I recently delivered a talk  to 150 college students at Middlesex college through the Asian Studies Development Program. I was encouraged to prepare a talk which spoke to diverse students who might not have a background on Asian history. In preparing for the talk, I took a long time reflecting on the simple question, “Why study the history of colonial Indochina.” In the talk I explain three reasons:

  1. It is important.
  2. I am constantly learning and unlearning.
  3. It is hard.

Continue reading “Why Study the History of Colonial Indochina? Talk at Middlesex Community College 2020”

Orthodox v. Revisionist v. Vietnam-centrism in Vietnam War Histories

Photo by Eric Kim, Tuyên Quang 2016, Historically named by the Party as the glorious “Center of the National Revolution”

**A Note: This summary of key debates between Orthodox, Revisionist, and Vietnam-Centrism understandings of the Vietnam War will without a doubt, be interpreted as contentious. My aim here is not to cast value judgment on the ethics of war, but to push further the responsibility towards understanding HISTORY and its actors.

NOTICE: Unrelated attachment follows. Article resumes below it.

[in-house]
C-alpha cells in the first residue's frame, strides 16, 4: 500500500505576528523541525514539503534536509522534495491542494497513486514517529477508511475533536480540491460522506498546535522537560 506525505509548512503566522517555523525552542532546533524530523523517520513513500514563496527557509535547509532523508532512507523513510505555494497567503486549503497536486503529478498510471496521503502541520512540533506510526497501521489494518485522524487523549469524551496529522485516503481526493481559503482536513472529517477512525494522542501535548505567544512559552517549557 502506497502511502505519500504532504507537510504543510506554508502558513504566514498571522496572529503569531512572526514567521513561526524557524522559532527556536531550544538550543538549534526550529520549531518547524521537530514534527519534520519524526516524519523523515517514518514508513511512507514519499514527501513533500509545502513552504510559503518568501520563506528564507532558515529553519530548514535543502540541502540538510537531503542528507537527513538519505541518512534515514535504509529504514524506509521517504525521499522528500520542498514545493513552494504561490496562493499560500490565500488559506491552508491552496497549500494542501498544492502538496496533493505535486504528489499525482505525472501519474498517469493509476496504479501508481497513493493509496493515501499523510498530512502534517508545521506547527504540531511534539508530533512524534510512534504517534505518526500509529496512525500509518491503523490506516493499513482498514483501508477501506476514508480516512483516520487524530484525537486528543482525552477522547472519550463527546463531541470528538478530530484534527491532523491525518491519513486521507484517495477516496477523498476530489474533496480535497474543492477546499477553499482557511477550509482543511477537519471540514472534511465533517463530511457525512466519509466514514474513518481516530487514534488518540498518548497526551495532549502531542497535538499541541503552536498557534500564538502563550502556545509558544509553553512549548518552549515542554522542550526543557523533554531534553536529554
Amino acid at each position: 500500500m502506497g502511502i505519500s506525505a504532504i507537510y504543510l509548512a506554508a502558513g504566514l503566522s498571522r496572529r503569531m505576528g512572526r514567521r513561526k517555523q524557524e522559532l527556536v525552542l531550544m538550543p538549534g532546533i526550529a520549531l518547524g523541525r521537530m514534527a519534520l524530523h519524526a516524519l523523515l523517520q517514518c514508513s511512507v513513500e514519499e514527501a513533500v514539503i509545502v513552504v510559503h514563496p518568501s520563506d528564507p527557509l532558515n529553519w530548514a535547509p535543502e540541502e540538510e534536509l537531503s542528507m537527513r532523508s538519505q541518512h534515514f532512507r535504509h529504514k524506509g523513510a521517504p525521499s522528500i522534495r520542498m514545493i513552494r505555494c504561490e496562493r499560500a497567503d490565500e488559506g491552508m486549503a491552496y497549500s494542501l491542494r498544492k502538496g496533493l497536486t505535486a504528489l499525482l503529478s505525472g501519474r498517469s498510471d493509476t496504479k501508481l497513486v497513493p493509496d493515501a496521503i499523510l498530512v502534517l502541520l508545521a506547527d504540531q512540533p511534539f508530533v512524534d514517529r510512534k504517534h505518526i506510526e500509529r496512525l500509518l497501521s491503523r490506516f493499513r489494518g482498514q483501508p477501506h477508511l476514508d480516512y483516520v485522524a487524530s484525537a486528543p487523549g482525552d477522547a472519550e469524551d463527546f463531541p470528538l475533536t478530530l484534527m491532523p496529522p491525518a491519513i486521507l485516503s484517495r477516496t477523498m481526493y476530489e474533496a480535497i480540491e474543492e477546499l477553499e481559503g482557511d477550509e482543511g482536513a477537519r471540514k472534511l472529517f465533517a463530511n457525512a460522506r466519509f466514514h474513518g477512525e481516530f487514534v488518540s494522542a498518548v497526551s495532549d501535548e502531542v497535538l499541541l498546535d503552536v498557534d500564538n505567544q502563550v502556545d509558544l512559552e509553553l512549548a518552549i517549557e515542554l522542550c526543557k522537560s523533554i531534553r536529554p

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BOOK REVIEW: Gary Kulik’s “War Stories” & Nick Turse’s Kill Anything That Moves

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Kulik, Gary. War Stories: False Atrocity Tales, Swift Boaters, and Winter Soldiers or What Really Happened in Vietnam. Potomac Books, Inc., 2009.

Kill Anything that Moves: The Real American War in Vietnam by Nick Turse, 2013

Continue reading “BOOK REVIEW: Gary Kulik’s “War Stories” & Nick Turse’s Kill Anything That Moves”

Intro to the Henri Oger Project: ‘On Reading a Peripheral Text’

Photo May 14, 11 11 10 AM

It’s been nearly a year since I’ve stumbled upon the fascinating text Technique du Peuple Annamite (Mechanics and Crafts of the Vietnamese People) (Published 1908-1910).  I had hoped to come to more of a conclusive analysis of this text before posting about this project. However like most intellectual projects, more questions and directions for analyses have opened up rather than converged into a neat finality. (See poster of tentative DH research presented at 2015 Berkeley DH Faire)

Thus, I wanted to at least share my initial observations and inquiry into the text. Below is a brief introduction to the text itself and excerpts (Methods & History of the Book) from my essay “On Examining a Peripheral Text: Technique du Peuple Annamite”, which I hope to finish editing and publish here. Additionally, I created a timeline of the life of the text and author  below:

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Continue reading “Intro to the Henri Oger Project: ‘On Reading a Peripheral Text’”